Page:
However, OneDrive has a feature called Personal Vault that iCloud doesn't. You can set up an authentication method to unlock the vault, such as your fingerprint, face, PIN, or a code sent to your email or SMS. Once you set the authentication method, you can upload files directly into the vault and make them available offline on your iPhone, iPad, or Mac.
For example, you can scan your passport directly into the vault and make it available offline on your iPhone. If you lose your passport while on vacation, you can retrieve this digital copy of your passport, even if you do not have an Internet connection.
Apple's iCloud does not offer a feature like OneDrive's Personal Vault. iOS devices cannot lock files on devices or iCloud, but there are two workarounds.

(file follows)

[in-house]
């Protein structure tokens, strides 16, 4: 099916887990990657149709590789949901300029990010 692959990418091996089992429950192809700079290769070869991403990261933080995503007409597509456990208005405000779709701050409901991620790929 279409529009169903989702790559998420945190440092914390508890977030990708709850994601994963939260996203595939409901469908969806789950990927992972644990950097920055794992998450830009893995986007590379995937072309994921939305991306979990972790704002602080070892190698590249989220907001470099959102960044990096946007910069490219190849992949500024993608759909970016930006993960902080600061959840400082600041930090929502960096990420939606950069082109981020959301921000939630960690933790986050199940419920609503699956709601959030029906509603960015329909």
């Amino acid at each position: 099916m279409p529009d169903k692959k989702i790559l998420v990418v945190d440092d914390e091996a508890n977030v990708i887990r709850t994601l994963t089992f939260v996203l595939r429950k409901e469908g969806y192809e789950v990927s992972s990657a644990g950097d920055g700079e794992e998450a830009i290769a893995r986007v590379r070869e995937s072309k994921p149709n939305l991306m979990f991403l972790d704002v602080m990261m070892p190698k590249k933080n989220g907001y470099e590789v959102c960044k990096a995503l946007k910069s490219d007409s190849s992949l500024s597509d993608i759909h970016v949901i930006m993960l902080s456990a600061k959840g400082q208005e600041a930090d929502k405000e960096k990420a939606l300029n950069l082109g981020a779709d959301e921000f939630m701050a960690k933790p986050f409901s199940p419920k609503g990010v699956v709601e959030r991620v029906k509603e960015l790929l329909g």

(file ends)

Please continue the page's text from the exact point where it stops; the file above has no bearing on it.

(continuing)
The first option is to save text or photos in the Notes app and lock that note with another password that nobody else knows. The second option uses the Screen Time feature.
Turn on Screen Time restrictions and set a limit of 1 minute for the Files app using a specific passcode. When you want to access Files, you can use the Screen Time passcode to open it and allow more time if needed, but someone who does not know the Screen Time passcode cannot access Files after the 1-minute is up.
These two workarounds may not be enough to satisfy your security needs. Without delving too deeply into how to secure digital files on your device, you can step up your security regardless of which platform you choose.